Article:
Salle du Maroc « Héros et héroïnes antiques » © EPV / Th. Garnier

Salle du Maroc (Room 3) Versailles et l’Antique
© EPV / Th. Garnier

This exhibition claims to reconstruct a Versailles not seen since the French Revolution. On offer is not, however, a display of antiquities as they appeared at the court of Louis XIV, but the creation of an ambiance. Walking from the sculpture garden in the Gallerie Basse up the stairs to the Salle de Constantine (Room 2) with its reconstructed Palais de Soleil would have been a rather different experience in the seventeenth century. The importance of antiquity is nonetheless clear from the enormous quantity of objects on display. Using the rooms of the palace instead of temporary exhibition spaces preserves the court’s atmosphere. One wanders from intimate cabinets (Rooms 4 and 5) filled with precious objects and paintings, into a light-filled sculpture gallery dedicated to the gardens of Marly (Room 6), to rooms containing mythological paintings (Rooms 7 and 8). The exhibition includes a historical sequence, and dixhuitièmists will be especially interested in the Quatrième Salle de Crimée (Room 8) dedicated to the persistence of antiquity in the eighteenth century. In particular, the room examines eighteenth-century taste through paintings by Nattier and Drouais of court ladies disguised as Diana or Flore, along with the changing relationship between politics and aesthetics.

Quatrième salle de Crimée « Permanence de l'Antique au XVIIIe siècle » © EPV / Th. Garnier

Quatrième salle de Crimée (Room 8) Versailles et l’Antique
© EPV / Th. Garnier

Near the show’s conclusion (Room 9), the presentation of the grand projet to reconstruct the palace during the eighteenth century is interesting for its references to the antique (especially to the monuments of Rome), but this architectural departure is probably a bit much for the average visitor at the close of such an extensive exhibition (180 of the 200 objects on display have already asked a lot of viewers’ attention). Showing this material in a separate venue may have helped insure it receives the attention it merits.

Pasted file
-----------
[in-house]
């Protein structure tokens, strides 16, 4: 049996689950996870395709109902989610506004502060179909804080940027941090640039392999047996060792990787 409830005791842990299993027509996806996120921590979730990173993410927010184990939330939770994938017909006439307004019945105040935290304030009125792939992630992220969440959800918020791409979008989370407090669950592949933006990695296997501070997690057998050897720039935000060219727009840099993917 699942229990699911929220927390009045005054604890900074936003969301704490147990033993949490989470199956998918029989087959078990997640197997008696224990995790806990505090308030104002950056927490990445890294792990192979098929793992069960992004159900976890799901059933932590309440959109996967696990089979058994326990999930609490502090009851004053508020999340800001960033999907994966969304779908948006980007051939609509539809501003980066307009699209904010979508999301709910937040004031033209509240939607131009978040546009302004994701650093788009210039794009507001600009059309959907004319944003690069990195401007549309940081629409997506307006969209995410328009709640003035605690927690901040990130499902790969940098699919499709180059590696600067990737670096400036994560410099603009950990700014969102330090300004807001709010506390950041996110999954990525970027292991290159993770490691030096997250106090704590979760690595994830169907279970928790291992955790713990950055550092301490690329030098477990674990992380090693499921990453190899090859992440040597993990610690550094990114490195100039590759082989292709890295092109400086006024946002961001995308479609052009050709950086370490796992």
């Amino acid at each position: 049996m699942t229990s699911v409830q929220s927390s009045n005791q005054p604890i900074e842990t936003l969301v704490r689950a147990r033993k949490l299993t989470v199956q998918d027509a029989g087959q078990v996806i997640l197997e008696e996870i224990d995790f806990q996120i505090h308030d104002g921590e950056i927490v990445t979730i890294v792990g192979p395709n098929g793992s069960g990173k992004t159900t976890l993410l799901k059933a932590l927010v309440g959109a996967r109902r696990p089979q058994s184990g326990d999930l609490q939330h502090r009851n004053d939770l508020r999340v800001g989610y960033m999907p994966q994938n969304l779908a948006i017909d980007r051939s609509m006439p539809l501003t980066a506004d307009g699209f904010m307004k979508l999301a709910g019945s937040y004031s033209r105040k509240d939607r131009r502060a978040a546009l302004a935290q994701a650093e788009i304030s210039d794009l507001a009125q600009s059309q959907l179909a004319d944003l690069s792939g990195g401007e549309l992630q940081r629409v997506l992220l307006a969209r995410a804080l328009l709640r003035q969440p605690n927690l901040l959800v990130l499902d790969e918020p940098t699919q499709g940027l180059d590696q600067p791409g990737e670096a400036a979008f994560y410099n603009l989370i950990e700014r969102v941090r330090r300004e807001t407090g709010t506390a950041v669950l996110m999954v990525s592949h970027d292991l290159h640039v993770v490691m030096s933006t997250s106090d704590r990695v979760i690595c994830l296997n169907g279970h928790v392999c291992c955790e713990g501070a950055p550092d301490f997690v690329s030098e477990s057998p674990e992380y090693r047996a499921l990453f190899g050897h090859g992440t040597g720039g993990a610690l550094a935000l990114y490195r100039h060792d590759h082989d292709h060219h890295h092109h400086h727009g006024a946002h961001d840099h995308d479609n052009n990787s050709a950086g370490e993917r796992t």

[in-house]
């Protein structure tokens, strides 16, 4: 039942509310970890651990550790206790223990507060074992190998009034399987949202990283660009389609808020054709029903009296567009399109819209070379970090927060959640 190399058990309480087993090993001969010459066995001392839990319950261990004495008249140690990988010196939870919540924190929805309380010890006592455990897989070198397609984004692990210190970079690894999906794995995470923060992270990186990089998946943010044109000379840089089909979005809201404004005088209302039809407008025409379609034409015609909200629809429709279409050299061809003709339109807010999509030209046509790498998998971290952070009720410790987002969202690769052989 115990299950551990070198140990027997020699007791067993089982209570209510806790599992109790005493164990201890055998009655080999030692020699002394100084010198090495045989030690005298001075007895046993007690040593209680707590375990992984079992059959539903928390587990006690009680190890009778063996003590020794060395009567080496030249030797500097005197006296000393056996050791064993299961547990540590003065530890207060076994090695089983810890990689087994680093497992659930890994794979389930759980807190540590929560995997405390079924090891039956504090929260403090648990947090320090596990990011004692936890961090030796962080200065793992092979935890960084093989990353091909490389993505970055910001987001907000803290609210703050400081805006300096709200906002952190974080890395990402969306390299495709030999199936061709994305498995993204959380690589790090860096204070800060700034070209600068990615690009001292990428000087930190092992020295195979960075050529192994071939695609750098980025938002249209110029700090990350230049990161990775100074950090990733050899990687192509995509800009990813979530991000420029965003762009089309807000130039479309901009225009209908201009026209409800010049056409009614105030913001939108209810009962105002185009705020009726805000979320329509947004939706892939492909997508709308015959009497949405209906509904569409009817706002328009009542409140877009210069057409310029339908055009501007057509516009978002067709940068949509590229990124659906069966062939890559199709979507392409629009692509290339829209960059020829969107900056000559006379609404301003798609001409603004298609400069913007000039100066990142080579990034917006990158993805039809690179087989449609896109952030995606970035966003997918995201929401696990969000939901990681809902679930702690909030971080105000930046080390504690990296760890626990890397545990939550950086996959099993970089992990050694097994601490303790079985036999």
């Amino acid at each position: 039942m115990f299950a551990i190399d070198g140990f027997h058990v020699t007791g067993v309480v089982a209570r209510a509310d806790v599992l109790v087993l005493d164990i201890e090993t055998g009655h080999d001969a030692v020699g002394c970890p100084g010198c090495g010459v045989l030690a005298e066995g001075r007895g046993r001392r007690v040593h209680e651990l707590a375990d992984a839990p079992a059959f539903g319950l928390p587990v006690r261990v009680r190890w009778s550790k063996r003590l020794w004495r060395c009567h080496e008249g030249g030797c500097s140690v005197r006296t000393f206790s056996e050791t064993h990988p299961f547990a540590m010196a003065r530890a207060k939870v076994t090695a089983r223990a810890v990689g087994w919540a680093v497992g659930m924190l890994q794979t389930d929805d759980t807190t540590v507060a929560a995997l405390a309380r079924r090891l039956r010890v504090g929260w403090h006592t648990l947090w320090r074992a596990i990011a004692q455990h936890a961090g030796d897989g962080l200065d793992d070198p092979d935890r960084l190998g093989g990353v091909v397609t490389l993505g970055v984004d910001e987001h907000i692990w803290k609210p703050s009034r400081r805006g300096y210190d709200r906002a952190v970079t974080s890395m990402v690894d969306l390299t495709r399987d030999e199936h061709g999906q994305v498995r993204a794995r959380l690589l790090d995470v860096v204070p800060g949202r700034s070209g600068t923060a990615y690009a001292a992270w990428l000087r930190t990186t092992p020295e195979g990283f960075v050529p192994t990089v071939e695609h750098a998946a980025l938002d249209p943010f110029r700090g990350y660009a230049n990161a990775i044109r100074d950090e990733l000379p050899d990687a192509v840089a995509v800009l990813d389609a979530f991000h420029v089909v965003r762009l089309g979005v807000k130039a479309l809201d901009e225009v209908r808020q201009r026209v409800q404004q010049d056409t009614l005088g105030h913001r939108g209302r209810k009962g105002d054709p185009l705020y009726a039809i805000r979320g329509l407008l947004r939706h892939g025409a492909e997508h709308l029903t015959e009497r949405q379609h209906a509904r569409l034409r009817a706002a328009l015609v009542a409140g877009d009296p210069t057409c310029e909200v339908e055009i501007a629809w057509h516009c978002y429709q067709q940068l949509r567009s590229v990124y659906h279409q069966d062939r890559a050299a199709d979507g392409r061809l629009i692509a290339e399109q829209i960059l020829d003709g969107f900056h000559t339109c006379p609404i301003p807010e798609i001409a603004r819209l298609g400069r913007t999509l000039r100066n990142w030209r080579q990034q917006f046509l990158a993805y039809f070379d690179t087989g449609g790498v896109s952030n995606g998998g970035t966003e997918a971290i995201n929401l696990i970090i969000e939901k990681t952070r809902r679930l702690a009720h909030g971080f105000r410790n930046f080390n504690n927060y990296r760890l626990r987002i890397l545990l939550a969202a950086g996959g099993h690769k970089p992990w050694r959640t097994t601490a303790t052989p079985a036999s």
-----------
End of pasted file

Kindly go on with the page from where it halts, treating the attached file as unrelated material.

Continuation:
Finally, the Salle de la Smalah (Room 10), dedicated to the Fêtes à l’antique, displays an impressive table ornament in the form of a antique colonnade in front of a sculpture of Apollo, in turn flanked by an enormous barometer made for Louis XV and XVI. Rather, however, than providing a satisfying finale to the proposed play, this last installation left me feeling oddly alone on the middle of the stage, longing for a re-enactment.

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Alexandre Maral and Nicolas Milovanovic, eds., Versailles et l’Antique (Paris: Artlys, 2012), 336 pages, ISBN: 978-2854955125, 49€ / $95.

CatalogueVersailles was a new Rome in several ways: in its grandiose size, in its ambition to endure through the centuries, and in the many references to the great models of Antiquity. In the 17th century, Antiquity was an incomparable absolute, which the most ambitious sovereigns wished to rival: Louis XIV created Versailles as the seat of power to bring back the grandeur of Antiquity. The exhibition examines the presence of Antiquity in Versailles from two angles: the acquisition of antique fragments and commissions of copies by the kings, and the re-appropriation of antique models and figures by artists. It brings back to Versailles about fifty antiques that it possessed during the Ancien Régime. The interpretation of Antiquity and its mythology are evoked through about two hundred works from the principal French and foreign collections (the Louvre, Bibliothèque nationale de France, Musée des Beaux-Arts de Besançon, Uffizi Gallery of Florence, Archaeological Museum of Naples, etc.): sculptures, paintings, drawings, engravings,
tapestries, pieces of furniture, objets d’art.

Available from ArtBooks.com»

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The website of the Palace of Versailles provides additional information, including a series of videos. Full descriptions of each section of the exhibition are available as a PDF file here»